Author Topic: Bluetooth on the motorbike  (Read 1167 times)

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Bluetooth on the motorbike
« on: 2013-12-03 13:03:21 »

A shot at a non-technical explanation of the Bluetooth® technology.

Bluetooth®  is the name of a wireless technology standard for connecting devices. Wireless, obviously, means that it is intended to relieve you of the hassle of using cables. It uses radio signals in the 2.45 GHz frequency range to transmit information over short distances. By embedding a Bluetooth® chip and a receiver in products, signal carrying cables may be eliminated.
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To illustrate: An iPod wired to a Bluetooth box (a transmitter)—the transmitter transfers the sound to another Bluetooth box (a receiver) which then transfers the sound by cable to the helmet speakers.

The Bluetooth boxes could have any shape and mounting.  Some devices have the transmitter built into the design—like a Bluetooth enabled GPS or a dongle to a mp3 player. The receiver could be a unit mounted in or on the helmet, or perhaps a small box for your pocket.

One should note that a transmitter can only communicate with a single, dedicated receiver at a time, just like the receiver only can pick up signals from one transmitter. This is a crucial point in Bluetooth communications; and one that creates a whole lot of confusion and frustrations. I will get back to that in a moment.

First, I think it necessary to lay out and explain some of the terms used in connection with this technology.
HSP ( :   (Headset Profile)

This is the most commonly used profile, providing support for the popular Bluetooth headsets to be used with mobile phones, etc. The HSP is able to simultaneously transmit and receive a (mono) sound.

A2DP ( :  (Advanced Audio Distribution Profile)

This profile defines how high quality audio (stereo or mono) can be streamed from one unit to another.

A Bluetooth unit is able to use only one profile at a time.
Hence, a Bluetooth device using a HSP profile cannot communicate with a unit that is using an A2DP profile.
(It is possible to automatically switch profiles, but more on that later.)
So, in reference to the illustration above—the likely assumption is that one is applying the A2DP profile. That gives you stereo sound to your helmet.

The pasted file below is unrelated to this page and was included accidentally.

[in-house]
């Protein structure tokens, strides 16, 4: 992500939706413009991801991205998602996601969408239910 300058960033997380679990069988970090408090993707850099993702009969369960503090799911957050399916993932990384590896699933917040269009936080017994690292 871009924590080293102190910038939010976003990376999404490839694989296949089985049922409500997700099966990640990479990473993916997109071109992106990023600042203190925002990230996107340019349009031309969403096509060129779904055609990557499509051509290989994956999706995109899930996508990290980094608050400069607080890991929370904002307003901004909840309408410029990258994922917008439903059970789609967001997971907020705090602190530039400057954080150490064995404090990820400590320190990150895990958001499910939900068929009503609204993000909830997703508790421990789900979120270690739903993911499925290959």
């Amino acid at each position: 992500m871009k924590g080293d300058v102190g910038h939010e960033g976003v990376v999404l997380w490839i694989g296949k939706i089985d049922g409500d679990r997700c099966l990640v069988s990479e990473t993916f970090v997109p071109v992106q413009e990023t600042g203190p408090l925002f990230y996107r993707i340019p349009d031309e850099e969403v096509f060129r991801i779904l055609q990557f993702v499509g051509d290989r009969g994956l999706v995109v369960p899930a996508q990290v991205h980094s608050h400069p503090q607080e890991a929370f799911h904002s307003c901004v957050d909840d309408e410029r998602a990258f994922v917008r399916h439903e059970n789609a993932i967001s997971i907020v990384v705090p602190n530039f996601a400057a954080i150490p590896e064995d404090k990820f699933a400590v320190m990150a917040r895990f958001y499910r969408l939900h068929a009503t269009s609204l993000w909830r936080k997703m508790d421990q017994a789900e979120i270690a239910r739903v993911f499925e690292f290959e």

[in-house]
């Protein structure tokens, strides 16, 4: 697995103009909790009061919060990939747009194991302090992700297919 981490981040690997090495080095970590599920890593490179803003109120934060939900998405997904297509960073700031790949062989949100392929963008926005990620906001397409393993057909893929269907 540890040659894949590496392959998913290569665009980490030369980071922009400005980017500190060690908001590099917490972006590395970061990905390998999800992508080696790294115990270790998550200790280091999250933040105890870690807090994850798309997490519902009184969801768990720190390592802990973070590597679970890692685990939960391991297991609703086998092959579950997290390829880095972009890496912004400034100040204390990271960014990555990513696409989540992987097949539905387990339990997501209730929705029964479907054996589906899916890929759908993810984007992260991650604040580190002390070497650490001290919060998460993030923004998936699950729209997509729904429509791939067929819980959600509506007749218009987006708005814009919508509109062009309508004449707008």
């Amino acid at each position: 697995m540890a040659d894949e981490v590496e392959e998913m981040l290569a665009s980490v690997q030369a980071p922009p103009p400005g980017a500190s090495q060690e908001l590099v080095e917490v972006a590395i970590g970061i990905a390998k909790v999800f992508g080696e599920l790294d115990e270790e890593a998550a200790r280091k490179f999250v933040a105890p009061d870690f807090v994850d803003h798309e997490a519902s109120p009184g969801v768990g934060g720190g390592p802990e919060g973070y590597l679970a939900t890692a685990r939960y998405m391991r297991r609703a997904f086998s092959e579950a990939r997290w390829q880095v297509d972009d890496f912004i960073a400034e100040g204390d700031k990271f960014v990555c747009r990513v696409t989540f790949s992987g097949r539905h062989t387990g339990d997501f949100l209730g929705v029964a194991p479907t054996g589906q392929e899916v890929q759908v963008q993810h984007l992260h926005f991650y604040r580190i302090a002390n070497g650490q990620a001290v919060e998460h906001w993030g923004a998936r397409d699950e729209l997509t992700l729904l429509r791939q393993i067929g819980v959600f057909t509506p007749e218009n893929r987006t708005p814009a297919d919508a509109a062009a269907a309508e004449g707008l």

Now, take a look at the following setup:
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Some units have more than one input connector, and may also have more than one output connector.

But—in this case—the audio (coming from the iPod and the GPS) is mixed into one stream going out, which is sent to the receiver unit.

The receiver is then capable of receiving sound from both the iPod and the GPS—and pass this on to two helmets.

Both helmets will be fed the same signal and hear the same music /GPS sound (or from whatever source may be hooked up to the transmitter).

And, importantly, there are no communications transfers between the two helmets.

Let's take a look at a more complicated helmet "box":
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Since one Bluetooth unit only can communicate with one other, dedicated unit at a time, and with only one profile—we will explore the use of an advanced "helmets box".

Sound from all 4 units are here mixed into a single sound stream to the helmet. In addition, the sound from the helmet microphone is distributed to two Bluetooth units.

We can connect /pair one HSP module with an iPod, and another with the GPS. The sound is only going from the iPod/GPS to the helmet, and not in the other direction.

One A2DP module is connected with the cellphone, and the last A2DP module to the other helmet—which is fitted with the same kind of unit.
 Remember: An A2DP profile can send mono sound in both directions simultaneously.

This enables the main helmet carrier to listen to the iPod, the GPS-guiding and have a phone call going on the cell phone—all at the same time.

The transmitter, as we have mentioned, can only communicate with one receiver at the same time; so what happens to the pillion rider helmet? He/she will only hear what the rider is saying into his microphone.

The pillion rider could connect/pair with his/her own iPod (or cell phone, etc.),but not to the one that the rider is connected to.

Probably not what we wanted — was it ?

The pillion rider would also want to listen to the same sources :-)